- Crash verdict shows need for tort reform
Ford Motor Company builds a sport utility vehicle - the Explorer - that is particularly prone to rollover accidents.
This should come as no surprise, as virtually all SUVs are rollover threats. They tend to be taller for their width and length than standard passenger vehicles, and ride higher off the ground. Hence, they're more top-heavy than a sedan or sports car and when they get sideways, sometimes just a little bit, they have a tendency to tumble.
Such vehicles even come with warnings, usually in the owner's manual and often on stickers affixed in noticeable places inside the vehicle, for a daily reminder to drive carefully and pay particular heed to the rollover risk.
So a jury verdict in Miami Monday isn't as much an incrimination of Ford for building a bad vehicle as it is an indictment of an American legal system that lets juries dole out massive punishments - and let's not forget lucrative paydays for trial lawyers - when something goes wrong and someone gets hurt or killed using a legal product.
The jury in this case awarded $61 million to the mother of a 17-year-old boy killed in an Explorer rollover: That's $1.2 million in actual damages and $60 million in pain and suffering for the boy - who is not here to spend it - and his mother.
If Ford built a truly defective vehicle that didn't meet federal safety standards or in some other way caused the death of this young man through no fault of the operators, such a financial punishment might be merited. But Lance Crossman Hall died in a 1997 traffic accident not just because the Explorer can be tipsy when swerving, but because his friend and the driver of the vehicle, Melahn Parker, fell asleep at the wheel.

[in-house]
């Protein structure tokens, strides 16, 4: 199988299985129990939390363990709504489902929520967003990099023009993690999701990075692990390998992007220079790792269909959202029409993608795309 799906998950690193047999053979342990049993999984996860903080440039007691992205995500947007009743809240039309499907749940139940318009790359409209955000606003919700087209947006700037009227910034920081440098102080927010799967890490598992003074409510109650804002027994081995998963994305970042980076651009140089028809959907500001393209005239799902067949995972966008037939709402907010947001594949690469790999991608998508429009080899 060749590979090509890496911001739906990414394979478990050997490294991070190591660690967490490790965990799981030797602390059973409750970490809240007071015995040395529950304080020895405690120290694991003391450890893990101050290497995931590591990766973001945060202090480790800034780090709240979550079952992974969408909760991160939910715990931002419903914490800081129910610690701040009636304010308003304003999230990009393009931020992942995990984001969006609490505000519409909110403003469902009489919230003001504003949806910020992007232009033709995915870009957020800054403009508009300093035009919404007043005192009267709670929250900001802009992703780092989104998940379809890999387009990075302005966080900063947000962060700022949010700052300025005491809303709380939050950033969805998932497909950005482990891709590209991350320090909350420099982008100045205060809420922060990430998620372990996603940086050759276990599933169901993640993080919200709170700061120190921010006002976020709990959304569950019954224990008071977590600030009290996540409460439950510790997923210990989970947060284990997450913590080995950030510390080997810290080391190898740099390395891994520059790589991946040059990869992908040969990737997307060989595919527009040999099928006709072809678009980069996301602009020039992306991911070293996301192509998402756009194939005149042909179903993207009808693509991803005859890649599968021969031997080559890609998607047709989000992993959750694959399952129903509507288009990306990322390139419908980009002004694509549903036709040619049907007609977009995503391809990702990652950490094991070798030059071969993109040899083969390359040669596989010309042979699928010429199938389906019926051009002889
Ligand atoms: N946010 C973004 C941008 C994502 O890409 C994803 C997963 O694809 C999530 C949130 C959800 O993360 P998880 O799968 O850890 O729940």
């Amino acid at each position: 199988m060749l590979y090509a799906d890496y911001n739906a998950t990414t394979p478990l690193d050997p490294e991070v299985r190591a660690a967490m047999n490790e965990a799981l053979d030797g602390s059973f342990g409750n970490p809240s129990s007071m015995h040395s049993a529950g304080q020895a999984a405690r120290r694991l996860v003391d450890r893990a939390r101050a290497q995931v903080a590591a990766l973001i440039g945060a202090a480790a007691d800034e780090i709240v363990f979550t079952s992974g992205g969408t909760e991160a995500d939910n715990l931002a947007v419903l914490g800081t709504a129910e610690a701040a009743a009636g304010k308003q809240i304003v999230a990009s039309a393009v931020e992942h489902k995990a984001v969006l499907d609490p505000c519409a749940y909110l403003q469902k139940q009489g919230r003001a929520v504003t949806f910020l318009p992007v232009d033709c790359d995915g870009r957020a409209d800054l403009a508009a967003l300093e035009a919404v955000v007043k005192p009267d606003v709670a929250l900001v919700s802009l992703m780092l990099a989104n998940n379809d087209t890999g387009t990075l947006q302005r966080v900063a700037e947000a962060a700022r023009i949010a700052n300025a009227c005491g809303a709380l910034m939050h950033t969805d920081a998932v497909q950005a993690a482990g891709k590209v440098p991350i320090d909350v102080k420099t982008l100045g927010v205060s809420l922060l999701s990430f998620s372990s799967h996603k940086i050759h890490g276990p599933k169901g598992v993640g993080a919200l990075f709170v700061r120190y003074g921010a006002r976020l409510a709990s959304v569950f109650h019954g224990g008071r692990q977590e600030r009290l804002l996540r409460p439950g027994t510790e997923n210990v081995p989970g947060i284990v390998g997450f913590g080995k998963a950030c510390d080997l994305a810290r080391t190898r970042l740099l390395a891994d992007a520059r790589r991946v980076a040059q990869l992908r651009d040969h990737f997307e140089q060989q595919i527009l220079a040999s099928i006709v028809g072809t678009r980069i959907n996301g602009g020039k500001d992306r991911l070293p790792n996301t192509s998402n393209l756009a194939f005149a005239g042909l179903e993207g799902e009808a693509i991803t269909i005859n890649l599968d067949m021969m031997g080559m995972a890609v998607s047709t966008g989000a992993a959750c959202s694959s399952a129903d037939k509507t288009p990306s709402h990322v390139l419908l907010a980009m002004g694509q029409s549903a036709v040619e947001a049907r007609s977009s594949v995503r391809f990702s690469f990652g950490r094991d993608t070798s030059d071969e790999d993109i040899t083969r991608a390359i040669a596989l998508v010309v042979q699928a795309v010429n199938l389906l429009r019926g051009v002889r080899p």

Parker, who was charged with reckless driving, awoke and tried to regain control of the Explorer. But a “handling problem” caused the SUV in her care to turn sideways and roll over.
The fault in this accident begins with a young motorist asleep at the wheel and ends with a tragic fatality. A contributing factor was the type of vehicle being driven - which probably could just as easily have been a Chevy Blazer or Isuzu Trooper or almost any other SUV.
Does that make Ford primarily liable for Lance Crossman's death? Not at all, certainly not to the tune of $61 million.
This case had a more tragic ending, and thus asks more important questions and is a more worthy court candidate, than the infamous lawsuits filed by those who pour hot coffee in their own laps or who eat themselves into obesity. But the end result in this game of my lawyer vs. yours all too often is the same: Massive financial awards by juries to individuals (or their victims) who first shirked their own responsibilities.
Like staying awake at the wheel.
Sunday, November 27, 2005
Why does our jury system hold companies liable for producing completely legal products that, when used in an inappropriate manner, result in injury or death?